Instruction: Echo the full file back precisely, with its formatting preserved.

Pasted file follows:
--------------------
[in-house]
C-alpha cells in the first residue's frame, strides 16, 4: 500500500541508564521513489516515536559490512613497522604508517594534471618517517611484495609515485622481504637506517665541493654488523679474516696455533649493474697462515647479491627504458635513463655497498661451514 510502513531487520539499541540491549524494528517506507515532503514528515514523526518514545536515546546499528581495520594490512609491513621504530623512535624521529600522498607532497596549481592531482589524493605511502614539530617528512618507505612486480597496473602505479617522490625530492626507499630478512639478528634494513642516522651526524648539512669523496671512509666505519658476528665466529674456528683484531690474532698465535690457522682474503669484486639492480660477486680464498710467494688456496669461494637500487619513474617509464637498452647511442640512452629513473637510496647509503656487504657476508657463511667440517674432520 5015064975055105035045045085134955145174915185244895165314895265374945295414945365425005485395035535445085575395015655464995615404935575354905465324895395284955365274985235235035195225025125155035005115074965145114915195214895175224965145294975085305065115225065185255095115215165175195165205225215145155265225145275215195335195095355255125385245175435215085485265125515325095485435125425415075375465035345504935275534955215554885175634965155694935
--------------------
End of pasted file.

[in-house]
C-alpha cells in the first residue's frame, strides 16, 4: 500500500541508564521513489516515536559490512613497522604508517594534471618517517611484495609515485622481504637506517665541493654488523679474516696455533649493474697462515647479491627504458635513463655497498661451514 510502513531487520539499541540491549524494528517506507515532503514528515514523526518514545536515546546499528581495520594490512609491513621504530623512535624521529600522498607532497596549481592531482589524493605511502614539530617528512618507505612486480597496473602505479617522490625530492626507499630478512639478528634494513642516522651526524648539512669523496671512509666505519658476528665466529674456528683484531690474532698465535690457522682474503669484486639492480660477486680464498710467494688456496669461494637500487619513474617509464637498452647511442640512452629513473637510496647509503656487504657476508657463511667440517674432520 5015064975055105035045045085134955145174915185244895165314895265374945295414945365425005485395035535445085575395015655464995615404935575354905465324895395284955365274985235235035195225025125155035005115074965145114915195214895175224965145294975085305065115225065185255095115215165175195165205225215145155265225145275215195335195095355255125385245175435215085485265125515325095485435125425415075375465035345504935275534955215554885175634965155694935